Ever since our firsts were babies, Hannah's home has been a place where I can count on a comfortable chair and a cup of strong, hot tea, moments after walking in the door.
I hope she would write that my house is a place where she can count on a bar stool, a counter, and a cup of hot, strong, and not-too-stewed black coffee!
When those first littles were little, we hashed out all manner of plans and philosophies over those steaming cups. For a long time, she would bake bread with the children while I worked on my doctoral thesis at the kitchen table. For a while, we made dinner together and packed it home to our respective families. Sometimes we did housework together. Sometimes we both goofed off, kicking off our shoes and ambling into the grassy back yard to watch our kids play in the sun. Often we found ourselves taking simultaneous breaks to sit and nurse a baby, a good excuse to put feet up and have a chat about whatever was going on. Always there was the cup of tea in the morning and the cup of tea in the late afternoon.
For a little while when our firsts started homeschooling, before we gave in and began schooling together, we weren't having our tea together. We should have known there was a problem just from that. I was trying to teach my son my way, and she was trying to teach her son her way, next to each other at the same table; but not really together. Tempers ran short, the boys made faces at each other, we barely got all the work done. At the beginning of the day we had to jump right on the work, lest we run out of time; at the end we rubbed the cricks in our necks, and scrambled to clean up and to get started on dinner.
We must have each slurped down some tea at some point, otherwise I think we'd have collapsed, but it's all rather a blur in retrospect.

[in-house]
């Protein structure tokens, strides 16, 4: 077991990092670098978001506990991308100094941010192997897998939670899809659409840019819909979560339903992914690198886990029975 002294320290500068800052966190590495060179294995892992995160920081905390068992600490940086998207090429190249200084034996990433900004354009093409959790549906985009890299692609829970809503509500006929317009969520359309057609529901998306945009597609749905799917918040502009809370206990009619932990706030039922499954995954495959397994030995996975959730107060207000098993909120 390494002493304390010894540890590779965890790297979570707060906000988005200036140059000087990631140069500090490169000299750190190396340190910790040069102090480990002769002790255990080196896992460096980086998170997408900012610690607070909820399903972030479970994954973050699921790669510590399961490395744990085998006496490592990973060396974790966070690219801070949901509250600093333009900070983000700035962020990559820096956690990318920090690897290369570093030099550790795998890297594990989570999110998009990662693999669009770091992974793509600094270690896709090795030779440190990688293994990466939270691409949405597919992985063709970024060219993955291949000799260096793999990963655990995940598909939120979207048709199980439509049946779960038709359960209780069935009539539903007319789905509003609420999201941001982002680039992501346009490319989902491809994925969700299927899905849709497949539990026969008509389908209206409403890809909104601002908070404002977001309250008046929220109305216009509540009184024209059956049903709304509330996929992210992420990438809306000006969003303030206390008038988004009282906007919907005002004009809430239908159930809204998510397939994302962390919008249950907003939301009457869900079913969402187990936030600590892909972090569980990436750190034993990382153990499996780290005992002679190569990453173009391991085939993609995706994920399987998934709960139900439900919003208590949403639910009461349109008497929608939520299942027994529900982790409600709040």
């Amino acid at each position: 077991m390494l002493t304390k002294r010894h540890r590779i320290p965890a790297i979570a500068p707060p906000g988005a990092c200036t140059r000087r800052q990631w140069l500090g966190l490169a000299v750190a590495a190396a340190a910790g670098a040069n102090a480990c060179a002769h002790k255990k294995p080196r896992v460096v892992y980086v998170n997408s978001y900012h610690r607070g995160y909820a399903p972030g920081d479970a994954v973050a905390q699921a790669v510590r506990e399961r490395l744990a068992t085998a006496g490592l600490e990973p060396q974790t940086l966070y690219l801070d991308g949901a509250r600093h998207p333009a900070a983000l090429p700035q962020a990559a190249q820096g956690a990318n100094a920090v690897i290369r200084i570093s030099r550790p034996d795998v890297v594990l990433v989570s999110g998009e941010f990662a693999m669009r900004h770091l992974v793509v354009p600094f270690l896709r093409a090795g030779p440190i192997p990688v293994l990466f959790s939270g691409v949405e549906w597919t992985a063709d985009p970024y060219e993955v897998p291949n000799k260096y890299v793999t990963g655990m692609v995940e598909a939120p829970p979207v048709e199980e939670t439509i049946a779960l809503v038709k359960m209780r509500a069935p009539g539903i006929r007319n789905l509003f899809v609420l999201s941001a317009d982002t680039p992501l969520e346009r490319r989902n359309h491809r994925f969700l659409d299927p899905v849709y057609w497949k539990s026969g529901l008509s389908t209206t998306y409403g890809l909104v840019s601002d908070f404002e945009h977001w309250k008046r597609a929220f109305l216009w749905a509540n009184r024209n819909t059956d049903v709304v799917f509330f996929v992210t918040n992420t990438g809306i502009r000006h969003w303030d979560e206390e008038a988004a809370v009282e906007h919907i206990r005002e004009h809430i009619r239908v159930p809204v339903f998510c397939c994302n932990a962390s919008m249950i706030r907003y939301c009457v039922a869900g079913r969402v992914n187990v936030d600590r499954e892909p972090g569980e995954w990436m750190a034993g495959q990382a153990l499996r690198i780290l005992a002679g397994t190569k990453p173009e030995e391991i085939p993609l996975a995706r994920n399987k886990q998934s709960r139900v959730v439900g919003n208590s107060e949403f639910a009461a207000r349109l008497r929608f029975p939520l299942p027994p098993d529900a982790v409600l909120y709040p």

When we sat down together to design a new approach to co-schooling, we weren't exactly sure what the days would look like, but we were both independently certain of one vital component, one thing that we thought might help fix all our problems in one gulp.
Our co-schooling days would begin and end with tea.
A chance to sit down on a comfy chair with a steaming cup.
An inviolate half hour at the beginning of the day for catching up, briefing each other on how our own kids are doing, taking note of potential problems, and laying out plans for how to spend our day.
An inviolate half hour at the end of the day for discussing how the school day had gone, briefing each other on how the other's kids are doing, and laying out expectations for the upcoming few days.
Opening rituals. Closing rituals.
This time at the beginning and the end is good for our kids too. They need our greeting time to greet each other, to talk excitedly about the latest Wii game or Lego set. They need our closing time to blow off steam from the school day, tussling or playing video games together, or heading outside for some solitude on a bicycle. Some time away from teacher-moms, before the long car ride home or the job setting the table.
Maybe the best thing the tea ritual gave us was instant success. When we first tried to set up the true co-schooling schedule, we weren't exactly sure how to divide up the day, and we knew that it would take some tweaking. But even though it had been a long time -- too long -- we remembered how to have a cup of tea together. That was the first change we made. And it was an easy change that felt good right away, started and ended our day off right. It set us on the right track. And I don't think we've missed one since.